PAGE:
Away from the thrilling action on the pitch, the refereeing at the just ended African Nations Cup left a lot to be desired. Shockingly, however, CAF president Issa Hayatou's positive remarks about the officiating, has left me wondering if we were watching the same tournament.
Last week, the CAF president said that he was satisfied with the performance despite some questionable officiating.
During the tournament, Tunisian referee Slim Jedidi, was suspended for dubious officiating during the semi-final between Ghana and Burkina Faso, which led to CAF reversing the red card that he had handed to The Stallions winger Jonathan Pitroipa.
Egyptian referee Grisha Ghead was also sent home for his controversial handling of the group stage match between Zambia and Nigeria in which he handed Chipolopolo a late penalty.
Other controversial refereeing decisions in the tournament include Ghana's goalkeeper, Fatau Dauda's yellow carded instead of red for a handball outside the area against Mali and South African referee Daniel Bennett handing a yellow card to the wrong player in Group D's contest between Togo and Tunisia.
And yet despite all this, Hayatou still maintains that he was satisfied with what he saw. "The reality is that overall we are happy with the officiating," he was quoted as saying. "Yes, there have been some mistakes that have been made by some referees that troubled us. Those referees, however, did stand up and acknowledged that they had made mistakes which is why we had to reverse some of those decisions. The reason why we had to reverse the sanctions on the two affected players was based on the recommendations made by the referee."
Despite Hayatou's efforts to play down the poor standard of refereeing, it was without a doubt the biggest disappointment of the tournament. In fact, it was so poor at times it looked like some of the officials had taken bribes to further the progress of certain teams.
On the flipside, the tournament surpassed expectations despite the absence of some of Africa's traditional powerhouses like Egypt and Cameroon.
It was presumed that debutants Cape Verde and the likes of Niger and Ethiopia would wilt under the enormity of the tournament but the trio earned respect from nearly all corners. The fighting spirit of the Ethiopians, the technical ability of Cape Verde and the compactness of Niger proved that the playing field in Africa has been leveled. Ethiopia made the defending champions Zambia look ordinary while the Black Stars of Ghana looked out of sorts against a well organized DR Congo side.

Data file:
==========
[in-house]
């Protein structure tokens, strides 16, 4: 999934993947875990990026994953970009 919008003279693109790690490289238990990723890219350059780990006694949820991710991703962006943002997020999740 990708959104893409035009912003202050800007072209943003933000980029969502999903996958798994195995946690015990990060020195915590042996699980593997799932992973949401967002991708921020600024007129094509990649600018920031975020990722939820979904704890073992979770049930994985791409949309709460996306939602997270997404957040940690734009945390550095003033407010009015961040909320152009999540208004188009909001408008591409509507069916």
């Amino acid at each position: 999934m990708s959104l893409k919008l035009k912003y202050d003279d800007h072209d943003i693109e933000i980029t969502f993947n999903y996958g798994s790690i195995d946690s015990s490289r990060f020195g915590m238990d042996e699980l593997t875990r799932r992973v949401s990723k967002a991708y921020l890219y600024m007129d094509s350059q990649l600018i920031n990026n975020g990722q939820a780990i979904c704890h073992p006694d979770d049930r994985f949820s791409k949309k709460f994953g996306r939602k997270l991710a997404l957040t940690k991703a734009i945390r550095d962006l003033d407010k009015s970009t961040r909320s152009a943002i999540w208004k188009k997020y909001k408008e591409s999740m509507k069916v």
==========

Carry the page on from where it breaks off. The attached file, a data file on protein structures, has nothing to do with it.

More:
Burkina Faso, Mali and Cape Verde all showed signs of emerging flair, a sign that the days are gone when the flair only belonged to some nations.
On top of usual suspects like Emmanuel Adebayor, Didier Drogba and Mikel John Obi, the tournament gave us a glimpse of new talents like Saladin Said of Ethiopia, Moussa Maazou of Niger and Mendes of Cape Verde.
Nigeria was certainly not the odds-on favorite to take the title when the tournament commenced. In fact, they started out slowly but grew stronger as the tournament wore on and in the end were deserved winners of a tense final against Burkina Faso.
Despite all the odds, Super Eagles coach Stephen Keshi became only the second man to win Africa's premier football tournament as a player and coach. He handled the players expertly throughout their time in South Africa and took them from strength-to-strength both physically and mentally.
That said, Burkina Faso also deserve a pat on the back for reaching the final. While few may have tipped Nigeria to win the title, no one gave 'The Stallions' any chance of progressing past the group stages.
And yet they went from not winning a single match at last year's Nations Cup in Equatorial Guinea and Gabon to reaching the final in 2013.This shows how far a team can go when they are prepared to work hard for a coach that believes in them.
2013 AFCON stats
Top scorers (4 goals)
Emmanuel Emenike - Nigeria
Mubarak Wakaso - Ghana
Best player - Jonathan Pitroipa (Burkina Faso)
Goal of the tournament - Youssef Msakni (Tunisia)